Website Copywriting Tips & 8 Common Mistakes To Avoid

Ciara Meagher

Are you in the middle of writing copy for your website? Maybe you’re a copywriter trying to master the art of writing for the web? Or a digital agency struggling to write website copy that converts?

No? Okay, bye.

I’m kidding.

Whether you’re like: “yep, that’s me”, or you’re just curious about what great website copywriting looks like – or – rather, doesn’t look like – then you’re in the right website copywriting guide.

Let’s face it: Writing website copy isn’t always easy. It may look easy, but once you get into it, you might think, hmm… What’s actually going to work here? What mistakes do I need to avoid? How do I write copy that converts?

I’m answering these questions and more by delving into the most common mistakes we see people make with website copywriting and some top tips to help you avoid them.

Let’s go.

Are you making these mistakes with your website copy?

Look, it’s okay if you are. We won’t arrest you. At the end of the day, copywriting is kinda subjective. So take these mistakes and website copywriting tips more as a gentle guide, grounded in website copywriting best practices.

1. It's all about you, baby

McFly anyone? Nope? Just me. That’s cool. Let’s leave the 2000’s boy bands in the past and get on with the first website copywriting mistake, shall we?

We see people make this mistake all.the.time. Making your copy all about you. Your company, your achievements, your opinions – you get the idea.

Humour me for a minute and imagine you’re shopping for a new car.

Instead of asking what type of car you need, the salesperson keeps yapping on about how many vehicles they sold that day, the awards they’ve won, and why they’re better than that seller down the road.

Would you buy from them? A big fat NOPE? Exactly. And it’s the same principle for your website copy.

Website copywriting tip: Use more “you” and less “we.” Focus your copy on your target audience and what they need, their problems, and what they want.

2. Hopeless home page headlines

When I say “hopeless” headlines, I’m not talking about terrible website copywriting.

I’m talking about home page headlines that don’t give your target audience hope. The hope that you can solve their problems and make their lives easier.

Hopeless headlines don’t hold much power other than to get those keywords in and give a basic description of what your company does.

Let me lay this out so you can see what I mean. (This is for my imaginary sock company.)

Hopeless headline:

Sustainable printed socks.
100% organic cotton socks, made in Ireland.

 

Hopeful headline:

Keep your toesies cosy: The guilt-free way.
Pretty patterned, totally sustainable, 100% organic cotton socks – handmade in Ireland.

 

Now I’m not saying the first headline is totally wrong; it’s fine. Sometimes keeping your headlines blunt and frill-free works.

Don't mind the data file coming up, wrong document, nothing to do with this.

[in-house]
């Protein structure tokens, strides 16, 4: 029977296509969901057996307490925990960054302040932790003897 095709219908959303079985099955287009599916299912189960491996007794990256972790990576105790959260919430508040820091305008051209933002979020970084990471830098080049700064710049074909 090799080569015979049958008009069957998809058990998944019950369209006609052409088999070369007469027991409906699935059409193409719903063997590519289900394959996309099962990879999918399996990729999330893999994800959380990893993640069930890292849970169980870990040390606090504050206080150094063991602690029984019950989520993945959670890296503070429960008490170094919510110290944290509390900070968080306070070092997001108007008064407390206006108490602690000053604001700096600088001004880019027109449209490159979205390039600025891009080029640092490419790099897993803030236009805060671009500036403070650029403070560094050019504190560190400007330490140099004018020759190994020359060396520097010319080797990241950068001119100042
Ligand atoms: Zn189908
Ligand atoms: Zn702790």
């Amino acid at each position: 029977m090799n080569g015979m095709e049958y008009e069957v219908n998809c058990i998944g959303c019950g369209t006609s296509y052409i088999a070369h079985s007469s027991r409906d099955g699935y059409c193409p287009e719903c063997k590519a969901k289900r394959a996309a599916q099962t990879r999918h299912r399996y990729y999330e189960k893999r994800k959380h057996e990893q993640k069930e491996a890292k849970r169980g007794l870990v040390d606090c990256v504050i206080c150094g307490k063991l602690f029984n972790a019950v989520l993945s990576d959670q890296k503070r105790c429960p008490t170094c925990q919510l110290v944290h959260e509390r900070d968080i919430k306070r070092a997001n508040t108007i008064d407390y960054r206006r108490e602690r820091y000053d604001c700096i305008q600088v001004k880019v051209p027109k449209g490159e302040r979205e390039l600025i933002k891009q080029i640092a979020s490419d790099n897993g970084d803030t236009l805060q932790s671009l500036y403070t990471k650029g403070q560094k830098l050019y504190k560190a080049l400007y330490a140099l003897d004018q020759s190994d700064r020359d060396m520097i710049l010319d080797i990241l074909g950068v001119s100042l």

But in the second headline, we’re telling our target audience that our socks can take away their guilt while keeping their toesies warm.

Problems – solved.
Hope – restored.
Socks – in the basket.

Website copywriting tip: Use your homepage headline to talk about what the audience ultimately wants. A big problem that you can solve.

Remember: you can always use the subtitle to expand more on what you do. Use this main space to get their attention.

3. Copywriting without a voice

Whether you’ve been in the digital agency game for some time or trying your hand at crafting website copy for your own website, you’ll know the importance of branding.

One essential element of your brand is your brand voice. The biggest website copy mistake we see people making with brand voice is that, well, they don’t have one!

Without first developing your brand voice, writing website copy that stands out, differentiates your company from competitors, and creates a real connection with your target audience is near impossible.

Your brand voice should reflect your company’s “personality traits”. Maybe you’re quirky and “out there”, or perhaps you’re “compassionate” and “supportive”.

Let’s see what having a distinctive brand voice looks like by comparing two headlines with two voices for a company that provides marketing services for pet brands:

Brand voice: Leaders, knowledgeable, confident

 

The pet marketing experts

Award-winning digital marketing company helping pet brands thrive.

 

Brand voice: Tongue-in-cheek, playful, funny,

Anything is paw-sible with the right marketing strategy

Digital marketers helping pet brands get more tails wagging for their products.

 

Website copywriting tip: Not sure what your voice should be? We love using brand archetypes to help guide us. These are similar to “personality types” – but for brands.

Learn more about brand archetypes, see what 2-3 archetypes you align with the most, and go from there!

4. Writing sh*t nobody cares about

While it’s crucial for your team to know all of the technical details about your products or the detailed history of your company, will your target audience give a sh*t?

Another common mistake website copywriters make is including information nobody cares about.

Website copywriting tip: Leave the heavy jargon and focus on what matters to your audience (not you or your team.)

Try reading your website copy from your audience’s perspective and thinking, “Is this information necessary?”

If you’re unsure, run it by someone outside your company to see what they think.

5. Stealing copy from other websites